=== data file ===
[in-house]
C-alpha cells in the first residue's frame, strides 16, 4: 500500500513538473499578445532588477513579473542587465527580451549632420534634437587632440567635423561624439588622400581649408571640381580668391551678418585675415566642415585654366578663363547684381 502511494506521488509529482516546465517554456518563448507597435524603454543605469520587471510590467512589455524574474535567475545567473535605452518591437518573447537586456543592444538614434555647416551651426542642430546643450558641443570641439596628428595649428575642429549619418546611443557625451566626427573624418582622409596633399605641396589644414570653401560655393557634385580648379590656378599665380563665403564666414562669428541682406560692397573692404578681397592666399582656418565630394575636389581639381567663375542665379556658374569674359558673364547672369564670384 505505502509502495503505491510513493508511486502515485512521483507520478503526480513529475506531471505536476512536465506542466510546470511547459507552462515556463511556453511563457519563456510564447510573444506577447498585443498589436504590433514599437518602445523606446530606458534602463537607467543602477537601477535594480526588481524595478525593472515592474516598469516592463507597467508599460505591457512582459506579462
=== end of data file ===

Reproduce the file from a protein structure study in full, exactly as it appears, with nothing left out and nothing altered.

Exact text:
[in-house]
C-alpha cells in the first residue's frame, strides 16, 4: 500500500513538473499578445532588477513579473542587465527580451549632420534634437587632440567635423561624439588622400581649408571640381580668391551678418585675415566642415585654366578663363547684381 502511494506521488509529482516546465517554456518563448507597435524603454543605469520587471510590467512589455524574474535567475545567473535605452518591437518573447537586456543592444538614434555647416551651426542642430546643450558641443570641439596628428595649428575642429549619418546611443557625451566626427573624418582622409596633399605641396589644414570653401560655393557634385580648379590656378599665380563665403564666414562669428541682406560692397573692404578681397592666399582656418565630394575636389581639381567663375542665379556658374569674359558673364547672369564670384 505505502509502495503505491510513493508511486502515485512521483507520478503526480513529475506531471505536476512536465506542466510546470511547459507552462515556463511556453511563457519563456510564447510573444506577447498585443498589436504590433514599437518602445523606446530606458534602463537607467543602477537601477535594480526588481524595478525593472515592474516598469516592463507597467508599460505591457512582459506579462